Search This Blog

Monday, March 25, 2013

Classics Revisited: The Folk of the Fringe: Summary + "Pageant Wagon" and "America"

The Folk of the Fringe is just that:  in praise of those on the outside.  "The Fringe" describes an actual territory that used to be infertile that in hard times begins to bloom, but this is to be taken thematically as well.  SF has always been the literature of outsiders.  Likely, Orson Scott Card sees Mormons on the outside, but he doesn't single them out for praise.  More often, the Mormons are aided by an outsider, who learns something of the people yet is also a catalyst for change within those people.

In "Pageant Wagon," the outsider is Deaver Teague, a range rider who joins the traveling playhouse family.  Deaver loses his horse, so the family gives him a ride.  Gradually, helping the family put on the show and interfering when he hadn't meant to, Deaver sees the family as the one he never had.  Their current play, of which the daughter is critical, connects the birth of America and the birth of Mormonism.  Interestingly, Deaver accomplishes uniting the family through not fully understanding what people want of him (although the family isn't certain, either).  The children, Ollie and Katie, want to escape; the grandfather wants to retire; and Marshall wants to stay the Patriarch when he should step down.

In "America" the catalyst outsider is Sam, who empowers all Americans by calling them all Americans.  His seed of change is figurative and literal as the Earth causes him to be attracted to and impregnates an older Native American woman to create a new Quetzalcoatl.  Interestng quotes:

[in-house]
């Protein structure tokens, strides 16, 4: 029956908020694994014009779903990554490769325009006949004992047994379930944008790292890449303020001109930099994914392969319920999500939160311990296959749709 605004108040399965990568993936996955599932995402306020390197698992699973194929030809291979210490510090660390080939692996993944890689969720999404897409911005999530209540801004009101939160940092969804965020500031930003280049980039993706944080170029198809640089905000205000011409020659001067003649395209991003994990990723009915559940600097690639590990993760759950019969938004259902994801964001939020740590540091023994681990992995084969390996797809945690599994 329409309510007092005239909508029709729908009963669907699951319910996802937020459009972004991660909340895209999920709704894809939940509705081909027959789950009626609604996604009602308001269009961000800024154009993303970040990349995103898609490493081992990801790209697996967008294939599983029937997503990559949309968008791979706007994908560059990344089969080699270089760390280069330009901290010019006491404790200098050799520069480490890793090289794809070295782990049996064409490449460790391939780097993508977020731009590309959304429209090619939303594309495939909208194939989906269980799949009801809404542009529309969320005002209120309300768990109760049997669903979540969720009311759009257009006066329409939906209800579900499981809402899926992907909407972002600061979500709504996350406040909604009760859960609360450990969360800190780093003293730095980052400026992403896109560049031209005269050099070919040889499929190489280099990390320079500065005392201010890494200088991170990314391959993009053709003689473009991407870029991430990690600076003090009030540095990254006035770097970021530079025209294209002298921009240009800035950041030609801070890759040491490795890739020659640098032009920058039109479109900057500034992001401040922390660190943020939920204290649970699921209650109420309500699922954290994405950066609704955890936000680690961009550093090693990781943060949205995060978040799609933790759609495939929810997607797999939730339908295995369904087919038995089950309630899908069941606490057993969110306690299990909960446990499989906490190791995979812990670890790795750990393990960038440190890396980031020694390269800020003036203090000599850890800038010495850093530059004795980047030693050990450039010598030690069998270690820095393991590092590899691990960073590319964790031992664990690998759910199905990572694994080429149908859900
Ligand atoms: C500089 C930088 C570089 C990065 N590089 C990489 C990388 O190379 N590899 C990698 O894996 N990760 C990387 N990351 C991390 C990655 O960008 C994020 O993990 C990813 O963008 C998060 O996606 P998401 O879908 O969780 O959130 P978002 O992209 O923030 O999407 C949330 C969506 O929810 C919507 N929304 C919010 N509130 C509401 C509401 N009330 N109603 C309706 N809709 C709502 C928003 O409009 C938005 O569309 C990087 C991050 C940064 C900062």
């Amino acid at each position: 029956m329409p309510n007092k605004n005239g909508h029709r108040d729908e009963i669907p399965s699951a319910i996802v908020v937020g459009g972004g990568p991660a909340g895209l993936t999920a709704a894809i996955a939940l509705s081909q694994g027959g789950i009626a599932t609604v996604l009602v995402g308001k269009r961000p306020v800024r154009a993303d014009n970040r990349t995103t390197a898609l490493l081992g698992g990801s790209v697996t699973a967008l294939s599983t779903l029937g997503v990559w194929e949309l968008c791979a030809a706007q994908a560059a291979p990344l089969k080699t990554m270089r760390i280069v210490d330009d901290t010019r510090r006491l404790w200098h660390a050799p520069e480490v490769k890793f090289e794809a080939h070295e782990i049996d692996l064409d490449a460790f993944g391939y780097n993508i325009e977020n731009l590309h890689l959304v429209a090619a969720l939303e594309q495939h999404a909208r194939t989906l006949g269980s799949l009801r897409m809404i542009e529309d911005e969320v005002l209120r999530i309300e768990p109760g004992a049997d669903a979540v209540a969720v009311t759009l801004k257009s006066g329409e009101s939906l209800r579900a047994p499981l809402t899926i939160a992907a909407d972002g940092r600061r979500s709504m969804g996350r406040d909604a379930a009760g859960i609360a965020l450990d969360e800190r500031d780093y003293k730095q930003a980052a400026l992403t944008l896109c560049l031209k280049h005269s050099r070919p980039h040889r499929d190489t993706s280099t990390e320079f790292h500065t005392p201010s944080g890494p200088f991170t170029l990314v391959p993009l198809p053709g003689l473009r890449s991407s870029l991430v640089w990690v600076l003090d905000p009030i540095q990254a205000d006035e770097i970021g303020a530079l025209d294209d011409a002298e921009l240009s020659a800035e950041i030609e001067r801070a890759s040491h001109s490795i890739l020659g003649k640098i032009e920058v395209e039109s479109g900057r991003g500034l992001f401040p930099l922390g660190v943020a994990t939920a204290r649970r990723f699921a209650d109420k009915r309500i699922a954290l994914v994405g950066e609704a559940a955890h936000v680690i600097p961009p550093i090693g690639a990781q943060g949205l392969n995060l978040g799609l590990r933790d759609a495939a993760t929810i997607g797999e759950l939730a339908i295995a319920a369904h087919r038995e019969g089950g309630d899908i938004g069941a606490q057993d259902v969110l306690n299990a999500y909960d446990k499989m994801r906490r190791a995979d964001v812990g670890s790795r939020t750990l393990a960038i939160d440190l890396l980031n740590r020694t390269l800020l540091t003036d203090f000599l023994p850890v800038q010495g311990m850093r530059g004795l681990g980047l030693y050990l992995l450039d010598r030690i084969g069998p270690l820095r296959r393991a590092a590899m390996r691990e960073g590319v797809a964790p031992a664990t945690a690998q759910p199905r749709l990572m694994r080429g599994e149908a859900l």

"[W]hy else am I alive?  I figure the land kept me breathing so I can tell the story of its victory, nd it has kept you alive to heat it.  Gods are like that.  It isn't enough for them to run everything.  They want to be famous, too."

"This is what America wanted, what it bent our lives to accomplishing.  Even if we took twisted roads and got lost and injured on the way, even if we came limping to this place, it is a good place, it is worth the journey, it is the promised, the promising land."

Interestingly, much of the power of these works come out of their denouements.  Except "Salvage."  Since Deaver Teague has his moment in "Pageant Wagon," he cannot be fulfilled, but the gold of "Salvage" is in finding a different kind of gold.

Despite the politically uplifting and unifying nature of "America," which may have been why Ursula Leguin included it in her Norton Anthology of Science Fiction, the strongest aesthetic piece is "The Fringe," which stands the best chance of being reread far into the future.

No comments:

Post a Comment